Grove is a National Historic Landmark on 55 acres
of the original 694 acre farm established by William
and Lucy Clark Croghan in 1790. William Croghan
was the brother-in-law and surveying partner of
George Rogers Clark, founder of Louisville and
Revolutionary War hero. George Rogers Clark spent
the last nine years of his life at Locust Grove,
from 1809 until his death in 1818.
Locust Grove also hosted three U.S. Presidents,
Monroe, Jackson and Taylor, and was a stopping
point for famed explorers Meriwether Lewis and
William Clark upon their return from their expedition
to the Pacific. In addition, Locust Grove was
home to numerous enslaved African-Americans who
lived and worked on the farm and contributed to
its success. Locust Grove tells the story of George
Rogers Clark, early Kentucky history, western
expansion and everyday life on the frontier.
Above, portrait of George Rogers
Clark by Matthew Jouett courtesy of The Filson Historical
Locust Grove is owned by Louisville
Metro Government and operated by Historic
Locust Grove, Inc.
more about Locust Grove
Locust Grove is a National
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Friday, December 13, 5:30 to 9:00 pm
Saturday, December 14, 4:00 to 9:00 pm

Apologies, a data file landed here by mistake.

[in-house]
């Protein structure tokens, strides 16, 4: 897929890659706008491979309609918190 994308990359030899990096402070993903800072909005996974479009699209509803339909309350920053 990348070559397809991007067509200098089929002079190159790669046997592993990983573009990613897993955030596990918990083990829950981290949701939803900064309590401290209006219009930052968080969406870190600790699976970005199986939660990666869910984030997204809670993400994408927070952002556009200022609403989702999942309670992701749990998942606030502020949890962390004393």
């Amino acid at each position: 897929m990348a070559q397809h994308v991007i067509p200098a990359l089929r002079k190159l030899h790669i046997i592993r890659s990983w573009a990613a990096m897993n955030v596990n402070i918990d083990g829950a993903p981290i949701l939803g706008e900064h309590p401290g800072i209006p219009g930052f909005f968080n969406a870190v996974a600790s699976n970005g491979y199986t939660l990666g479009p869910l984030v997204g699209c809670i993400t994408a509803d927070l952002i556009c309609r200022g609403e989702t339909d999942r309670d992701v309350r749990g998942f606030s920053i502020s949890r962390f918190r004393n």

Enter the year 1816 ....the Clark & Croghan families invite you into their home to visit and to partake of holiday cheer. The home is decorated in a manner appropriate for the “country seat” of Major William Croghan and his distinguished relatives and guests. In the great parlor, live music and dancing await the guests, intermingled with concerts by a talented neighbor. You’ll be engaged in lively conversations with family and guests. Out in the hearth kitchen, recently harvested foods are prepared over an open fire and refreshments are offered to guests.
Meanwhile, back in 2013: in the Visitors’ Center, there will be music, refreshments, storytelling, dancing and a craft time for children 3 & older from 6:00-8:00 p.m. each day. (This year, a book sale will not be held during this event.)
This perennial event has been renewed for this year, with new characters, new costuming, a new year - 1816 - and a new emphasis on activities for children and families.